New Beginnings: Baby Ray
The Boston Phoenix, Auguest 31, 2001
Cellars by Starlight: Brett Milano
You can't buy Baby Ray's new CD anywhere, and the band won't be making a penny off the disc. That's because the local popsters arent selling the new disc, called Demonstration and released on their own label (and burned on their own home computers). They're giving it away. Instead of doing the common thing and making all the tracks available as mp3s, they're handing over a CD to anyone who asks for one. They'll have copies available at their shows (the next one is September 21 at the Lizard Lounge [nope: it's at Toad...]); or you can contact the band via their Web site and they'll send you one.
"Let's face it, a lot of records don't make a lot of money anyway," explains drummer Nathan Logus when we meet up at the Middle East. "It's harder for people to part with the precious 12 bucks these days, and I don't want them to have to think about whether they want to buy our album instead of somebody else's. What's important is that people get to hear it." "So the album isn't completely free, because there's one stipulation: they have to promise us that they're going to go home and play it." Adds singer/guitarist Erich Groat, "And if they don't like it, they have to come to another one of our shows and give it back. That's where well make the money."
The free CD also gives the band an easy way to reconnect with their audience after falling off the radar in the past year. Prior to that, Baby Ray had been on a tear, releasing two CDs (the album Monkeypuzzle and the EP Do I Love America, both on Thirsty Ear), writing hundreds of songs, and generally endearing themselves to fans of pop with a twist. And they truly were prolific: when I remarked, in a review of their first album, that its catchiest songs included the word "f__k," they responded by sending me a 45-minute tape of Baby Ray songs with that word in the lyric. They even learned an entire set of oddball cover tunes (ranging from Genesis's "Squonk" to Chaka Khan's "Tell Me Something Good" to Steely Dans "Reelin' in the Years") for a gig at the Lizard Lounge last year, for which they billed themselves as the Ray Babies. Last summer the band went off to record with Logus's brother Paul a hotshot engineer/producer on Puff Daddy's payroll and there was talk of their signing to Universal or another major. And then, nothing for a long while.
"We heard all sorts of encouraging signals from a number of places, and then nothing panned out," Groat says. "There was so much going on, and so much not going on at the same time. I really needed to stop playing for a while. "As for the major-label rumors, everything's a rumor until it actually happens. Nothing happened, so everythings a rumor," is how Logus puts it. Most of Baby Rays members popped up in other places during the layoff: Logus in Francine; Logus and guitarist Ken Lafler in the Weisstronauts; all three members in the Willard Grant Conspiracy. When Baby Ray finally reconvened, bassist Paul Simonoff opted to stay on hiatus, so his place is now being taken by Willard Grant member Pete Sutton, who also played in Trona and in Logus's old band the Barnies.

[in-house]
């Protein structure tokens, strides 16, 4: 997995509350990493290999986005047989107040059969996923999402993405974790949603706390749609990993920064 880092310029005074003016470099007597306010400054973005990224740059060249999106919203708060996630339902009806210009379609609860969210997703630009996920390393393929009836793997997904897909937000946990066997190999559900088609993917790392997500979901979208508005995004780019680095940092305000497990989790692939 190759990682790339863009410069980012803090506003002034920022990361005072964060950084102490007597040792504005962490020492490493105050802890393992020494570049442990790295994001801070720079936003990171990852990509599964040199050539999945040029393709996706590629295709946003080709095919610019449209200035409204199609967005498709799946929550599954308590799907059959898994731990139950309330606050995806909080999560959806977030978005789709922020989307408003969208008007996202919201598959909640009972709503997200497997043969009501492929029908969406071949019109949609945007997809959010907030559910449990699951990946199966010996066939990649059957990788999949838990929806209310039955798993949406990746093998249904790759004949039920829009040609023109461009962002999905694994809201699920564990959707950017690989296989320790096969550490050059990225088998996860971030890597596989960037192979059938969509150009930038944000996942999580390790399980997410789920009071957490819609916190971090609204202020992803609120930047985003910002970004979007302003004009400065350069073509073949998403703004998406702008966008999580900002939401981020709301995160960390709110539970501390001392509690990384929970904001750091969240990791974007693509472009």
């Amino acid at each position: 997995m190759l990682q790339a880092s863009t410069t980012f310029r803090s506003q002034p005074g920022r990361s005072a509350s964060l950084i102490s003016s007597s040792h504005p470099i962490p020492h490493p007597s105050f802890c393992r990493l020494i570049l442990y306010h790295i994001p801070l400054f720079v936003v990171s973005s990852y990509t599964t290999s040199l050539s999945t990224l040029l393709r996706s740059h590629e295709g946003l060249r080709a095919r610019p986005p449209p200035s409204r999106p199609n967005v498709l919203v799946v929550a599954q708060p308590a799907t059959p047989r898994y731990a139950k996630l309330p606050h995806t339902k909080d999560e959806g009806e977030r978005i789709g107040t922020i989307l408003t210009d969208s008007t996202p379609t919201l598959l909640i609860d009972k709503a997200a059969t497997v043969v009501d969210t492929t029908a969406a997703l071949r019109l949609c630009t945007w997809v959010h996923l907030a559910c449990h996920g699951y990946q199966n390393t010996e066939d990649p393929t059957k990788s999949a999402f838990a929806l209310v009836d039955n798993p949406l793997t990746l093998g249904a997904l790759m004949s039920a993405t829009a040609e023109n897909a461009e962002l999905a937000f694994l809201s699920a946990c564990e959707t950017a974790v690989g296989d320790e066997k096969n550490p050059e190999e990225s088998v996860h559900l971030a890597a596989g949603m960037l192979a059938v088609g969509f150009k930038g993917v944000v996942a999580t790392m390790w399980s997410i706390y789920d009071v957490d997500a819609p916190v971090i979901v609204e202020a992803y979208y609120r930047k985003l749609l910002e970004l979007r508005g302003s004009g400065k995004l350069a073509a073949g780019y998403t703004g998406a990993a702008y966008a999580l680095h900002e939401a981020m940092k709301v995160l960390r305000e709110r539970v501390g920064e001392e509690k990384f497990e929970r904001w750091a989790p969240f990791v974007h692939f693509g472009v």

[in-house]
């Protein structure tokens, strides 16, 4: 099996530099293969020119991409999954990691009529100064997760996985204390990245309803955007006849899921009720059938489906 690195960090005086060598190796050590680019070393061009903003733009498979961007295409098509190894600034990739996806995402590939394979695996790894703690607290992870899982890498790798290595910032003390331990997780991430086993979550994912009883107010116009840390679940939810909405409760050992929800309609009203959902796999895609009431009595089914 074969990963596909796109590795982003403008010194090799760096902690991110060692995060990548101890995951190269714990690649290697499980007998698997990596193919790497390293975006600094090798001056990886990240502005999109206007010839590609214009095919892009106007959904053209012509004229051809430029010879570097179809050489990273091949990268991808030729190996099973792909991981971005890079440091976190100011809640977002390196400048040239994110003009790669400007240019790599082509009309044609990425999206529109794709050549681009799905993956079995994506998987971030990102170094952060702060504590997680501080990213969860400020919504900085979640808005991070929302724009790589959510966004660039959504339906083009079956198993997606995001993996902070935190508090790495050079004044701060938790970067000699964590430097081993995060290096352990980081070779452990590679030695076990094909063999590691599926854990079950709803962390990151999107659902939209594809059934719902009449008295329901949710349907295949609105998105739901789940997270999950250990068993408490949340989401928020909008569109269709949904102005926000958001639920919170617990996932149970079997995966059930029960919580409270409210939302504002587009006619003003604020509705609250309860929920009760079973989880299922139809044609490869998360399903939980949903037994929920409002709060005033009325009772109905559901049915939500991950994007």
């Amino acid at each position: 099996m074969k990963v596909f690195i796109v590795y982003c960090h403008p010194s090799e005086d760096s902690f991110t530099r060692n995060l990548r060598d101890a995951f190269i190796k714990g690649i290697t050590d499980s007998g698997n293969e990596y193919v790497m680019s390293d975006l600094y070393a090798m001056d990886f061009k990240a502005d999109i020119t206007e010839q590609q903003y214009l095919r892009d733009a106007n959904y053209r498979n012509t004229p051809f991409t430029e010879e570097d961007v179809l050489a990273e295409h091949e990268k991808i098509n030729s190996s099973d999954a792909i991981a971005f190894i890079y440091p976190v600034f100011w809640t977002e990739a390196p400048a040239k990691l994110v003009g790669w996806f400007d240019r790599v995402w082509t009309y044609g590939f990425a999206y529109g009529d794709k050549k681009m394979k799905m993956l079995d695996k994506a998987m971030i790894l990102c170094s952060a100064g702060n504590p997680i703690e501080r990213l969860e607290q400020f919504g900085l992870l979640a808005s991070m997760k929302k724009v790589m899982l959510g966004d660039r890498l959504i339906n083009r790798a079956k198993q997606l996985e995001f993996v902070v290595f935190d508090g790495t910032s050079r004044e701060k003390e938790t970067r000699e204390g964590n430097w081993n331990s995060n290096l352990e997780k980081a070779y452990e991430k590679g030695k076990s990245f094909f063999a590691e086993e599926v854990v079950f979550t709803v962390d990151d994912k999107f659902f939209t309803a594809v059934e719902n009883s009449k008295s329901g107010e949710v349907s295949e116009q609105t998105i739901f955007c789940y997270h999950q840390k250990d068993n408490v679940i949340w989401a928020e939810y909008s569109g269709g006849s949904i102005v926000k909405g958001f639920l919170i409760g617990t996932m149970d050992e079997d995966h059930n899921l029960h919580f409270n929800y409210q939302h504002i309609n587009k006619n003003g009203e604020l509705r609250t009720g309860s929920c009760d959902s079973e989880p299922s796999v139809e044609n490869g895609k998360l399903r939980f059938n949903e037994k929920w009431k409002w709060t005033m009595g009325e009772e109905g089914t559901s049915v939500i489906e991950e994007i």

A lot of Baby Ray's most upbeat, between-the-eyes pop songs went into the unreleased album, whose contents are still sitting on Paul Logus's hard drive (he swears it will all come out someday). Meanwhile, the Demonstration CD shows a more esoteric side of the band and, in some ways, a more rewarding one. Its not strictly a Baby Ray recording, since the songs were tracked separately as home demos by Groat and Lafler. Each writer then overdubbed his own percussion, so the bands rhythm section doesn't appear. But it reminds you why bands make lo-fi records: to show off the melodies that might get lost behind bigger arrangements. In that respect, "Boom Chicks" is the best thing here, and one of the best in the band's catalogue. Performed by Groat with just a couple of acoustics and a drum machine, it conveys a sense of loss and yearning that doesn't always come through in Baby Ray's more exuberant, full-band incarnation.
As the set list for that all-covers gig revealed, Baby Ray's members are pretty serious music heads. And they're the first to admit to being fans of some of the bands they've been compared with in the past, notably Guided by Voices, XTC, and Radiohead. "I actually write the most songs when I spend the most time listening to music," Groat explains. "Radiohead have proven to be a huge inspiration, but I wouldnt say I've done anything that sounds like them. And the fact is, I had no idea they were so popular. When I heard Kid A, I decided I wanted to contact them, because I was wondering if they'd read a certain book I was reading. So I went to see if I could reach them on-line, and that's when I found out that they were #1 when that record came out. So that's how far out of the loop I am."
Neither does he feel that the cards are particularly stacked against a band like Baby Rays signing to a major. "The heyday of the well-constructed pop song was over before we were even born. That's why we struck out in that direction, and there were other bands in Boston that felt the same way. So we don't feel like the ground dropped out from under us, because it was never there in the first place."